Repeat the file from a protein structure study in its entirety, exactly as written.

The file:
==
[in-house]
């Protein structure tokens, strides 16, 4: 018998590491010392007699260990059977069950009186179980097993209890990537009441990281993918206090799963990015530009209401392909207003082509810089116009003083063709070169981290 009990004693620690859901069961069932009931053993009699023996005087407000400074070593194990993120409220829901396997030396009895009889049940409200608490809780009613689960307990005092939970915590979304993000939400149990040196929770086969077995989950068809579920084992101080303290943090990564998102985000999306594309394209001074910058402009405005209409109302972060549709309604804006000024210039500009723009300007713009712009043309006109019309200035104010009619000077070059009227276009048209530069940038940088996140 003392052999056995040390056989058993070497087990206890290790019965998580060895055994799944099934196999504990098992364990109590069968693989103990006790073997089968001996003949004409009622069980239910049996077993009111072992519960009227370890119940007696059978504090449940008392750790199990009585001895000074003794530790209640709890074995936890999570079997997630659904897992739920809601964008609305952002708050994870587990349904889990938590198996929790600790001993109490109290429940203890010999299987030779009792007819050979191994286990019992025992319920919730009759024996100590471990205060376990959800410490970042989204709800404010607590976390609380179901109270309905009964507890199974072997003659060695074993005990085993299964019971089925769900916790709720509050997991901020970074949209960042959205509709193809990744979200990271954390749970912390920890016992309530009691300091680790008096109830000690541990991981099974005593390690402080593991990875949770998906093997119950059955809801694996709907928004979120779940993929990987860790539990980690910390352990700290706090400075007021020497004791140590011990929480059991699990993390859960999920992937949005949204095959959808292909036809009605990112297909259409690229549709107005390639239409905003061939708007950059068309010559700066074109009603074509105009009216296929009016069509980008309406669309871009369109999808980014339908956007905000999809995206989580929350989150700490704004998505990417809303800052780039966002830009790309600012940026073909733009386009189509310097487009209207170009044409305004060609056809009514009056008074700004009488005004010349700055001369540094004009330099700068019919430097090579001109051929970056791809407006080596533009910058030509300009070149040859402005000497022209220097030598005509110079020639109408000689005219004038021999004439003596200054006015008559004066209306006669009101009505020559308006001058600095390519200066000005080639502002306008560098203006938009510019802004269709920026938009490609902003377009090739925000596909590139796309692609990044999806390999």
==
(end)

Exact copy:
[in-house]
């Protein structure tokens, strides 16, 4: 018998590491010392007699260990059977069950009186179980097993209890990537009441990281993918206090799963990015530009209401392909207003082509810089116009003083063709070169981290 009990004693620690859901069961069932009931053993009699023996005087407000400074070593194990993120409220829901396997030396009895009889049940409200608490809780009613689960307990005092939970915590979304993000939400149990040196929770086969077995989950068809579920084992101080303290943090990564998102985000999306594309394209001074910058402009405005209409109302972060549709309604804006000024210039500009723009300007713009712009043309006109019309200035104010009619000077070059009227276009048209530069940038940088996140 003392052999056995040390056989058993070497087990206890290790019965998580060895055994799944099934196999504990098992364990109590069968693989103990006790073997089968001996003949004409009622069980239910049996077993009111072992519960009227370890119940007696059978504090449940008392750790199990009585001895000074003794530790209640709890074995936890999570079997997630659904897992739920809601964008609305952002708050994870587990349904889990938590198996929790600790001993109490109290429940203890010999299987030779009792007819050979191994286990019992025992319920919730009759024996100590471990205060376990959800410490970042989204709800404010607590976390609380179901109270309905009964507890199974072997003659060695074993005990085993299964019971089925769900916790709720509050997991901020970074949209960042959205509709193809990744979200990271954390749970912390920890016992309530009691300091680790008096109830000690541990991981099974005593390690402080593991990875949770998906093997119950059955809801694996709907928004979120779940993929990987860790539990980690910390352990700290706090400075007021020497004791140590011990929480059991699990993390859960999920992937949005949204095959959808292909036809009605990112297909259409690229549709107005390639239409905003061939708007950059068309010559700066074109009603074509105009009216296929009016069509980008309406669309871009369109999808980014339908956007905000999809995206989580929350989150700490704004998505990417809303800052780039966002830009790309600012940026073909733009386009189509310097487009209207170009044409305004060609056809009514009056008074700004009488005004010349700055001369540094004009330099700068019919430097090579001109051929970056791809407006080596533009910058030509300009070149040859402005000497022209220097030598005509110079020639109408000689005219004038021999004439003596200054006015008559004066209306006669009101009505020559308006001058600095390519200066000005080639502002306008560098203006938009510019802004269709920026938009490609902003377009090739925000596909590139796309692609990044999806390999």